The complex root structures around Horsell Common sand pits are great places for wild animals to hide and build their forest tree houses

The complex root structures around Horsell Common sand pits are great places for wild animals to hide and build their forest tree houses

I personally find Horsell Common is great for jogging because the ground is quite soft. This helps me to keep my aging knees going a little longer. Being chased by an untethered Rottweiler also acts a great incentive to go a little faster (I normally jog very early – which is the time that people with the most dangerous dogs are also out – to prevent them disturbing other dog-walkers). If your dog struggles with eating fresh meat try wrapping it in Lycra first!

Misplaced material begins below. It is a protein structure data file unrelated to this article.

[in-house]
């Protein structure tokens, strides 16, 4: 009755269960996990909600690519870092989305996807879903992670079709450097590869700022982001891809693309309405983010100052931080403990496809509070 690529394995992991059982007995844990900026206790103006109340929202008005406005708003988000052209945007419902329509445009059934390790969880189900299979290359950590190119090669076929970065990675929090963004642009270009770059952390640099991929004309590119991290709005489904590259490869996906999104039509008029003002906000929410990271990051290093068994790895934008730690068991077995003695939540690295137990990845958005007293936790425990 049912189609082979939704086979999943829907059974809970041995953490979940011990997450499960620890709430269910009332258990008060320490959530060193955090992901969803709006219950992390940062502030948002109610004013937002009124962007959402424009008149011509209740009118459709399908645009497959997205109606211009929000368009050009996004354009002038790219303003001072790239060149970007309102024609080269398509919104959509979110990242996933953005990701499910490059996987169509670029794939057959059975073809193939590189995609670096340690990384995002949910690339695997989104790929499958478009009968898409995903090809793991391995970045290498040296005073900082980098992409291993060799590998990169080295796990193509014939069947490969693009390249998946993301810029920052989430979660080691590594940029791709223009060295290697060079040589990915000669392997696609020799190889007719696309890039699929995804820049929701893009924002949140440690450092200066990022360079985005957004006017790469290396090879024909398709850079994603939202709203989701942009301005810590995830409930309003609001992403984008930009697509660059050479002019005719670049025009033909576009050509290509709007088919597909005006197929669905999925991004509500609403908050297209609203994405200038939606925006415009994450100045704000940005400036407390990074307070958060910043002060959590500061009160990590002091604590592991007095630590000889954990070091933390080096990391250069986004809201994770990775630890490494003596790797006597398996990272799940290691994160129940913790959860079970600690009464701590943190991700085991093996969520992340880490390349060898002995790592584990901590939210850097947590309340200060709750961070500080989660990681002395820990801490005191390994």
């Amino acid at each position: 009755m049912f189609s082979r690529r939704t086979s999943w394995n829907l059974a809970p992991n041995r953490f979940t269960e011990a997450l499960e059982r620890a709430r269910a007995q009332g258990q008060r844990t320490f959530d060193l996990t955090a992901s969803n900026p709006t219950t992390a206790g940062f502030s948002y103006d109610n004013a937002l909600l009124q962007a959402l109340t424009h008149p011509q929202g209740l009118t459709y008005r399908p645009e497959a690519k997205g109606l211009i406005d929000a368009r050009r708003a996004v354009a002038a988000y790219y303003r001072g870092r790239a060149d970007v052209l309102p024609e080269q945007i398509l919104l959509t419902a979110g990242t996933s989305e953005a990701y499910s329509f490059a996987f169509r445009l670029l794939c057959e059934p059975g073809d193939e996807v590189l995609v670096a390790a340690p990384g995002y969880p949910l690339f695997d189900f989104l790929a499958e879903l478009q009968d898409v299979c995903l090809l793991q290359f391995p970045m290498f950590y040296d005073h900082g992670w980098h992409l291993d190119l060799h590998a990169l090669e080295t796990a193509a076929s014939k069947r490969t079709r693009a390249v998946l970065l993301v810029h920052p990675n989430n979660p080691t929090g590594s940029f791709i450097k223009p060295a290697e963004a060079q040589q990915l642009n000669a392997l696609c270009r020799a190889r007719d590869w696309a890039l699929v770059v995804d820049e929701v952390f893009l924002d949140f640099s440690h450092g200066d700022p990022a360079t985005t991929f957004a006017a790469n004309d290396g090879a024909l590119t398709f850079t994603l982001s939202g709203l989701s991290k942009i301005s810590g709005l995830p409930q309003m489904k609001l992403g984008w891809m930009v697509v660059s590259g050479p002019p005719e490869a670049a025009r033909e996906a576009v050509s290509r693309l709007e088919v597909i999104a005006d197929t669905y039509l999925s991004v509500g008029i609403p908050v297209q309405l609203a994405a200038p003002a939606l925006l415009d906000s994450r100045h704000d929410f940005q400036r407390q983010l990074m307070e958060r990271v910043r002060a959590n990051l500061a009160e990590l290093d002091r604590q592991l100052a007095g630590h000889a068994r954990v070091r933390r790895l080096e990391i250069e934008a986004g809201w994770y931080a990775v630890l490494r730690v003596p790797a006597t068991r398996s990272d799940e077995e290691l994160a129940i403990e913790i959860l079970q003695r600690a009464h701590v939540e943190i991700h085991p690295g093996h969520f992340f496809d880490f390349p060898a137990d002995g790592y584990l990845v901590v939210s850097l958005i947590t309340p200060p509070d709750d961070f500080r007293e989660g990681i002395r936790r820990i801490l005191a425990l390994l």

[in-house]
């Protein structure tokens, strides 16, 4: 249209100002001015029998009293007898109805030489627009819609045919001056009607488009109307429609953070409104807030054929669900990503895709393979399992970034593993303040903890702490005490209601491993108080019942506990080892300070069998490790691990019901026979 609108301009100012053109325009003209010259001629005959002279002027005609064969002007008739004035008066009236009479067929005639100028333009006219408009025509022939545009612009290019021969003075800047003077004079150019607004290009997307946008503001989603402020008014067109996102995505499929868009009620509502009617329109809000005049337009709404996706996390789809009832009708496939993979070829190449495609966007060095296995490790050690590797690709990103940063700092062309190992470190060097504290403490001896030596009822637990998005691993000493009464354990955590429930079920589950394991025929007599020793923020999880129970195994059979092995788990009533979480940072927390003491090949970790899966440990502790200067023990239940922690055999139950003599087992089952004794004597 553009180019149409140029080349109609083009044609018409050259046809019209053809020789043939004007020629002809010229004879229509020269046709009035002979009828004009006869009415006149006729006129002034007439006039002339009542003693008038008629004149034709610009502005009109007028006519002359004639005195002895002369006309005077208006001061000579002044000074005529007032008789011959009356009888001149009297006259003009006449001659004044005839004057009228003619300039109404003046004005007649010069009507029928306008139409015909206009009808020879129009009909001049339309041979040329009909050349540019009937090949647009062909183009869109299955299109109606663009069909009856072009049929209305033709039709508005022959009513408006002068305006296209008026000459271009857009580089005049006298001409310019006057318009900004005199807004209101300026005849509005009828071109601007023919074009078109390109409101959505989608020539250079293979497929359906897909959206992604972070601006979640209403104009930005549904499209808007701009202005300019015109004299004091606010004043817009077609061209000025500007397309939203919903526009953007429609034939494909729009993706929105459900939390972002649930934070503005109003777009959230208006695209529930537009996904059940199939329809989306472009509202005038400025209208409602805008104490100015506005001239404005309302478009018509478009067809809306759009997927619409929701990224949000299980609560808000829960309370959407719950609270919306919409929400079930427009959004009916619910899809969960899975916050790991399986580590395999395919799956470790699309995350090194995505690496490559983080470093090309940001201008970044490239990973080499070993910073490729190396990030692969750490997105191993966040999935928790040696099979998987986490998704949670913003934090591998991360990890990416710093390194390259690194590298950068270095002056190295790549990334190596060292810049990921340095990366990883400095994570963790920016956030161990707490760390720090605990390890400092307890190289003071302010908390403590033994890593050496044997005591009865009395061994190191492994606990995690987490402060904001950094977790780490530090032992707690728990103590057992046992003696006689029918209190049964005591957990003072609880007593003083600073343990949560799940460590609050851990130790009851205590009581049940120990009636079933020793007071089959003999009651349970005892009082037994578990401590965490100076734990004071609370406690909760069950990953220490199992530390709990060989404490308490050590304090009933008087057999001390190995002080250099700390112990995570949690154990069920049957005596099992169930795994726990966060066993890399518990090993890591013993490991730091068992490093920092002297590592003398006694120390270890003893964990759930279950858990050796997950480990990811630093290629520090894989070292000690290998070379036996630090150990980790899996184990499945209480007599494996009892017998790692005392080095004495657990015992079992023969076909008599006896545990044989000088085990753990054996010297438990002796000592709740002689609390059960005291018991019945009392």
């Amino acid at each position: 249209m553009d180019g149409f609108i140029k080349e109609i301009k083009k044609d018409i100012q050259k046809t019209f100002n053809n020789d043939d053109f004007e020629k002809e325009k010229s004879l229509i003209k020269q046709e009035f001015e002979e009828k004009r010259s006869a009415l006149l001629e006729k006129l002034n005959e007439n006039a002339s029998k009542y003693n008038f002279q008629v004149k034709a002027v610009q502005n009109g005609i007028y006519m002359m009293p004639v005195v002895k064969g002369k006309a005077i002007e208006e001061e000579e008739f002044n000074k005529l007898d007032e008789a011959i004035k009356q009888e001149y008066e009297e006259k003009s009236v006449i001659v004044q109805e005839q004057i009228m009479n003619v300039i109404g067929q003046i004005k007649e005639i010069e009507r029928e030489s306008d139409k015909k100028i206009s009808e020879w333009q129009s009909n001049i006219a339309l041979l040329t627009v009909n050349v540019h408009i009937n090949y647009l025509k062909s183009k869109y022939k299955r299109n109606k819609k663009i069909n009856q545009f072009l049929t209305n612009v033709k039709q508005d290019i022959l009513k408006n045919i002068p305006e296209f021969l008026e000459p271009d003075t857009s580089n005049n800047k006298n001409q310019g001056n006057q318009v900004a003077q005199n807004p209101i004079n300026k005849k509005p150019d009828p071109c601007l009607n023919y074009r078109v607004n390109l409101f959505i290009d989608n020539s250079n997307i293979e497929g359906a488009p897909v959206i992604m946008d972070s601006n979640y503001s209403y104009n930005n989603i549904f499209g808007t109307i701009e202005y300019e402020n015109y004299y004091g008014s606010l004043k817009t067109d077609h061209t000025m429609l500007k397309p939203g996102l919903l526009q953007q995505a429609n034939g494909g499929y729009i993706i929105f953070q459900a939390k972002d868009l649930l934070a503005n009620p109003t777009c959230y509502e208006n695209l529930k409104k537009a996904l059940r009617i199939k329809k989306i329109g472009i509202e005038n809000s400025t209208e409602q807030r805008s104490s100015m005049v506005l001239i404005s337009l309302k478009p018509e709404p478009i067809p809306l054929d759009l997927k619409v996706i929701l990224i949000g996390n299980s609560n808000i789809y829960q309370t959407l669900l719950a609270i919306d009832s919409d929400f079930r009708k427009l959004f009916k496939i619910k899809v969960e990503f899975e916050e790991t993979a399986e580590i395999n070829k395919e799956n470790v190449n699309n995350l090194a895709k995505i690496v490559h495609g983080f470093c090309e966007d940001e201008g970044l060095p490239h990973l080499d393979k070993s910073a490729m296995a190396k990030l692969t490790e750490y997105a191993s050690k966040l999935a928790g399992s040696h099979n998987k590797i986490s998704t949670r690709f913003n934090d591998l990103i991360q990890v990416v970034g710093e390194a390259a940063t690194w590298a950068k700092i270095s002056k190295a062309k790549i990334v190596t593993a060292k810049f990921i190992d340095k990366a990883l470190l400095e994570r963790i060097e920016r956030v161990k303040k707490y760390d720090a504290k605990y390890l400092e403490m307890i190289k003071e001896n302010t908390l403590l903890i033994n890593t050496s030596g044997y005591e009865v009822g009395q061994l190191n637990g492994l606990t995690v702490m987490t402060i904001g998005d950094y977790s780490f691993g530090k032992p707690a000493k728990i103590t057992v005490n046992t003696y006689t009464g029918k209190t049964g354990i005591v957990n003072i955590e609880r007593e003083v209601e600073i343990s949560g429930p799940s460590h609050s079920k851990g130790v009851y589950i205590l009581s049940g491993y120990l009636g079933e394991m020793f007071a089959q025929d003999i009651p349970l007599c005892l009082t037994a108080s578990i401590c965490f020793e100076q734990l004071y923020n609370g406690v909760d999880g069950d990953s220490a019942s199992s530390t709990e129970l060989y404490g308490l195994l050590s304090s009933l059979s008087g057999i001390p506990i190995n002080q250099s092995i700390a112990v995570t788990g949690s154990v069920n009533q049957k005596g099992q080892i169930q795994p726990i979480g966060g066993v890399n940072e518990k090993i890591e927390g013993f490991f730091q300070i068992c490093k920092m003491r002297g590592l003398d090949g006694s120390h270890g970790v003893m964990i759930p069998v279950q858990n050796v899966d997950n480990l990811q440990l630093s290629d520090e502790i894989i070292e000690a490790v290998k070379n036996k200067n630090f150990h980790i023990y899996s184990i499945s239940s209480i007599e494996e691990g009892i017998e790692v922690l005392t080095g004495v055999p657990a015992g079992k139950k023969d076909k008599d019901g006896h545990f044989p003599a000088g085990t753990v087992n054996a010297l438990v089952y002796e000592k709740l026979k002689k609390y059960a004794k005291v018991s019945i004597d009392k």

Horsell Common's sandy soil provides a soft jogging surface (especially for old joggers with complaining knees)

Horsell Common’s sandy soil provides a soft jogging surface (especially for old joggers with complaining knees)

I can actually get from my apartment in Surrey to the Common by foot. I simply go along the Basingstoke canal. This allows me to avoid unpleasant traffic fumes or hard surfaces. The canal also has lots of interesting things to look at and photograph.

The Basingstoke Canal (with Swans) not far from Horsell Common

The Basingstoke Canal (with Swans) not far from Horsell Common